When divorced or separated parents think about the holidays, their attention may be drawn to the family law issues at stake. Many parents seek to address physical child custody issues during divorce proceedings in order to have a clear understanding of where children will celebrate important holidays.
Undoubtedly, providing clear expectations about holiday arrangements after divorce can be beneficial for the entire family, as it can prevent last-minute custody disputes. On the other hand, parents may not immediately consider the legal custody implications of the holidays. Legal custody rights allow parents to weigh in on important aspects of parenting, such as school choice or what values their children will be taught.
One thing that parents might have to address this holiday season is the issue of Santa Claus. As many children will hear about Santa at school, it might be important to clear up how parents want to handle this issue to avoid sending mixed messages. For example, parents might want to be on the same page about when to tell their child the truth about Santa. On the other hand, some parents may not want to encourage belief in Santa Claus at all, since it could conflict with their values.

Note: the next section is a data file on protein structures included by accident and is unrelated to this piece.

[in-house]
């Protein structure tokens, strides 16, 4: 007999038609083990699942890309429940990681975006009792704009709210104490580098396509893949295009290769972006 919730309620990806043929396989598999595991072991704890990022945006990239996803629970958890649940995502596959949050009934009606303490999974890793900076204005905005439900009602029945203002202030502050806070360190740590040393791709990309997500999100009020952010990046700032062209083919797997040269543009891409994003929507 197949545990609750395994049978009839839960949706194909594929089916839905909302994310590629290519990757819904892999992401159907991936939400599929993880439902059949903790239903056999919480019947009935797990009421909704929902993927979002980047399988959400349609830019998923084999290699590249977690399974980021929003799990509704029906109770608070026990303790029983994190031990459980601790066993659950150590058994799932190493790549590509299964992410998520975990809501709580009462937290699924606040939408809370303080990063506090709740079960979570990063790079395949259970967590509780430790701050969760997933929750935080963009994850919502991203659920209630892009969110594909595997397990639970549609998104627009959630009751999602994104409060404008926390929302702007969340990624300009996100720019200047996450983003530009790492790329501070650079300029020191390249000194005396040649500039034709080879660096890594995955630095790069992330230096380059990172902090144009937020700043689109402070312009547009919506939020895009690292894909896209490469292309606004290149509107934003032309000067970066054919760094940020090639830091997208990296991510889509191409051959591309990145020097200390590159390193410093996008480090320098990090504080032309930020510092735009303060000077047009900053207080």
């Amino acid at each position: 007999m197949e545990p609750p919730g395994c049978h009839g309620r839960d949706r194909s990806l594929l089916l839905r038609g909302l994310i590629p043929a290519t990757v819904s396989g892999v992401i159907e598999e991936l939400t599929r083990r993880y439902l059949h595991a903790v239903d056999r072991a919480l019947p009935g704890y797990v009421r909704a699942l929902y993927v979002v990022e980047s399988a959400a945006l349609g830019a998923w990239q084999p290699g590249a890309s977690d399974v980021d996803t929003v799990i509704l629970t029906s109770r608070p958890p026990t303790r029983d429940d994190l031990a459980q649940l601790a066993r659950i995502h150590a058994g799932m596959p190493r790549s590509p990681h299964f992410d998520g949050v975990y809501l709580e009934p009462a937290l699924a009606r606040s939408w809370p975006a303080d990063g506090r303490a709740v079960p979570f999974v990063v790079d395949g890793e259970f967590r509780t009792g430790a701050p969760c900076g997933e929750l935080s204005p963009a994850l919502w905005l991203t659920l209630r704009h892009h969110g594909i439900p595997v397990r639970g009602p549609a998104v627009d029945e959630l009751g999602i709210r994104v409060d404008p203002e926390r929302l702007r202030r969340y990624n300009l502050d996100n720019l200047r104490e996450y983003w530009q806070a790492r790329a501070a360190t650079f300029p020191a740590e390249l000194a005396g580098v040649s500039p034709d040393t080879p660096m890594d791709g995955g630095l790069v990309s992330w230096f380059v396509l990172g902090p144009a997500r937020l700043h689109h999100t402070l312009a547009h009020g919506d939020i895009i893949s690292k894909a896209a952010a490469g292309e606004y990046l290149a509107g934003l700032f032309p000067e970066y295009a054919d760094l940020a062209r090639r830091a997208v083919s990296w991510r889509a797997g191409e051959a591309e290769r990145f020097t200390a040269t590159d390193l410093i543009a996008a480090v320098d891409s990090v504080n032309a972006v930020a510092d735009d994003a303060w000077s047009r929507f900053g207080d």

Of course, Santa Claus is just one aspect of legal custody issues that could come up during the holidays. In other cases, parents might want to address broader issues of religion, especially if they have a religious background. If one parent is Christian and the other is Jewish, for example, they might want to spell out custodial issues relating to each tradition's holidays.
These issues can be very sensitive, as they might address important, sincerely held beliefs. In order to reach a settlement that respects the needs of parents and children, it may be beneficial to work with a divorce mediator.
The holiday season is defined by good cheer shared with loved ones. By taking proactive steps when negotiating a physical and legal custody arrangement, parents can help ensure that the whole family can enjoy this time of year.
Source: Wonder Woman, “Let your child believe in Santa,” Jane Gopalakrishnan, Dec. 2, 2013